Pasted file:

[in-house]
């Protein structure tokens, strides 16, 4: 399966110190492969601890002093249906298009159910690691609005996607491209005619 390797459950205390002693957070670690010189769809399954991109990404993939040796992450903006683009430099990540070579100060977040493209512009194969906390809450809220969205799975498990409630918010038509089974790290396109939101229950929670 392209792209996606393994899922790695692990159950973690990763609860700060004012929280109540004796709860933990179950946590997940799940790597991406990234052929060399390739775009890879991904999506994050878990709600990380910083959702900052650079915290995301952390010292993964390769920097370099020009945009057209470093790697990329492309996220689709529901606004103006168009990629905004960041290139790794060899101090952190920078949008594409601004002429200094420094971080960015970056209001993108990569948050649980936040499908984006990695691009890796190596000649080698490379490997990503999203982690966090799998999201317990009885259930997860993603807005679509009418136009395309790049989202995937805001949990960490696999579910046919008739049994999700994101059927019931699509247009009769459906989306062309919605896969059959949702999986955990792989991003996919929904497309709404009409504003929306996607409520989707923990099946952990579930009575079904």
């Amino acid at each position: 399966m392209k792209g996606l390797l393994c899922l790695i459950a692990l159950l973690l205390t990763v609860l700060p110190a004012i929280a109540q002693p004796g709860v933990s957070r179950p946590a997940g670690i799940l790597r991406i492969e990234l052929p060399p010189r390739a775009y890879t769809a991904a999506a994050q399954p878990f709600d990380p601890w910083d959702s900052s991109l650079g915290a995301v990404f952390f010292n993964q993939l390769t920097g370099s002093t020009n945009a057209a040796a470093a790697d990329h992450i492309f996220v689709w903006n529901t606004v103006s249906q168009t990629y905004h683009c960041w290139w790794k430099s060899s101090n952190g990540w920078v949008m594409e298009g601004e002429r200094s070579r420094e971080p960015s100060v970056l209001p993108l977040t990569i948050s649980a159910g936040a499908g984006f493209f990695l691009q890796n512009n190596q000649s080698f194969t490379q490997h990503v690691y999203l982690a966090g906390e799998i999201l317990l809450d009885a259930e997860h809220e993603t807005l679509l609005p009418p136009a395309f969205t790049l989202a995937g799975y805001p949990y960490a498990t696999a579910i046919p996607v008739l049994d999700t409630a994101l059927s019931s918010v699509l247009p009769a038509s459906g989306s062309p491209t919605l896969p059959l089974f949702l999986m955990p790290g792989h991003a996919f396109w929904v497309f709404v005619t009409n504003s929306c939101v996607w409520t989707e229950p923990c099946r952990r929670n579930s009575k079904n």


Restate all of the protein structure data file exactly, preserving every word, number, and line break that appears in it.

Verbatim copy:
[in-house]
């Protein structure tokens, strides 16, 4: 399966110190492969601890002093249906298009159910690691609005996607491209005619 390797459950205390002693957070670690010189769809399954991109990404993939040796992450903006683009430099990540070579100060977040493209512009194969906390809450809220969205799975498990409630918010038509089974790290396109939101229950929670 392209792209996606393994899922790695692990159950973690990763609860700060004012929280109540004796709860933990179950946590997940799940790597991406990234052929060399390739775009890879991904999506994050878990709600990380910083959702900052650079915290995301952390010292993964390769920097370099020009945009057209470093790697990329492309996220689709529901606004103006168009990629905004960041290139790794060899101090952190920078949008594409601004002429200094420094971080960015970056209001993108990569948050649980936040499908984006990695691009890796190596000649080698490379490997990503999203982690966090799998999201317990009885259930997860993603807005679509009418136009395309790049989202995937805001949990960490696999579910046919008739049994999700994101059927019931699509247009009769459906989306062309919605896969059959949702999986955990792989991003996919929904497309709404009409504003929306996607409520989707923990099946952990579930009575079904």
């Amino acid at each position: 399966m392209k792209g996606l390797l393994c899922l790695i459950a692990l159950l973690l205390t990763v609860l700060p110190a004012i929280a109540q002693p004796g709860v933990s957070r179950p946590a997940g670690i799940l790597r991406i492969e990234l052929p060399p010189r390739a775009y890879t769809a991904a999506a994050q399954p878990f709600d990380p601890w910083d959702s900052s991109l650079g915290a995301v990404f952390f010292n993964q993939l390769t920097g370099s002093t020009n945009a057209a040796a470093a790697d990329h992450i492309f996220v689709w903006n529901t606004v103006s249906q168009t990629y905004h683009c960041w290139w790794k430099s060899s101090n952190g990540w920078v949008m594409e298009g601004e002429r200094s070579r420094e971080p960015s100060v970056l209001p993108l977040t990569i948050s649980a159910g936040a499908g984006f493209f990695l691009q890796n512009n190596q000649s080698f194969t490379q490997h990503v690691y999203l982690a966090g906390e799998i999201l317990l809450d009885a259930e997860h809220e993603t807005l679509l609005p009418p136009a395309f969205t790049l989202a995937g799975y805001p949990y960490a498990t696999a579910i046919p996607v008739l049994d999700t409630a994101l059927s019931s918010v699509l247009p009769a038509s459906g989306s062309p491209t919605l896969p059959l089974f949702l999986m955990p790290g792989h991003a996919f396109w929904v497309f709404v005619t009409n504003s929306c939101v996607w409520t989707e229950p923990c099946r952990r929670n579930s009575k079904n």